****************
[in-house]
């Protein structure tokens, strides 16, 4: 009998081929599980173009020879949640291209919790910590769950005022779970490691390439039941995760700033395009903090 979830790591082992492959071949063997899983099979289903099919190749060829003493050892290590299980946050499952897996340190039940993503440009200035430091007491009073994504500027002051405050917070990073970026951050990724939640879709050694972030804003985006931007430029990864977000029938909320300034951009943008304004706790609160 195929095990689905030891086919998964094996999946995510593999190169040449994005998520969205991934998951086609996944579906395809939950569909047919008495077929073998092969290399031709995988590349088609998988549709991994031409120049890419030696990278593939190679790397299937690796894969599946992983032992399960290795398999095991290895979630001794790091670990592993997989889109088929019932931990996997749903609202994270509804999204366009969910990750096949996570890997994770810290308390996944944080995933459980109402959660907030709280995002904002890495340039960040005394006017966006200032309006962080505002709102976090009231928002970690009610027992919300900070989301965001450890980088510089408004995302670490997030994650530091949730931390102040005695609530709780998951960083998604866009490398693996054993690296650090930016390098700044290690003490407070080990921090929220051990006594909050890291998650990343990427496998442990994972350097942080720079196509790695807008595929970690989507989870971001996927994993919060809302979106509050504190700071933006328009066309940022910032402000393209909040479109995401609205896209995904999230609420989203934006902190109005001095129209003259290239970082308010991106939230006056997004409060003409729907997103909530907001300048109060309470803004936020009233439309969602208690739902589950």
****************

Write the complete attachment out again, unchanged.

[in-house]
């Protein structure tokens, strides 16, 4: 009998081929599980173009020879949640291209919790910590769950005022779970490691390439039941995760700033395009903090 979830790591082992492959071949063997899983099979289903099919190749060829003493050892290590299980946050499952897996340190039940993503440009200035430091007491009073994504500027002051405050917070990073970026951050990724939640879709050694972030804003985006931007430029990864977000029938909320300034951009943008304004706790609160 195929095990689905030891086919998964094996999946995510593999190169040449994005998520969205991934998951086609996944579906395809939950569909047919008495077929073998092969290399031709995988590349088609998988549709991994031409120049890419030696990278593939190679790397299937690796894969599946992983032992399960290795398999095991290895979630001794790091670990592993997989889109088929019932931990996997749903609202994270509804999204366009969910990750096949996570890997994770810290308390996944944080995933459980109402959660907030709280995002904002890495340039960040005394006017966006200032309006962080505002709102976090009231928002970690009610027992919300900070989301965001450890980088510089408004995302670490997030994650530091949730931390102040005695609530709780998951960083998604866009490398693996054993690296650090930016390098700044290690003490407070080990921090929220051990006594909050890291998650990343990427496998442990994972350097942080720079196509790695807008595929970690989507989870971001996927994993919060809302979106509050504190700071933006328009066309940022910032402000393209909040479109995401609205896209995904999230609420989203934006902190109005001095129209003259290239970082308010991106939230006056997004409060003409729907997103909530907001300048109060309470803004936020009233439309969602208690739902589950």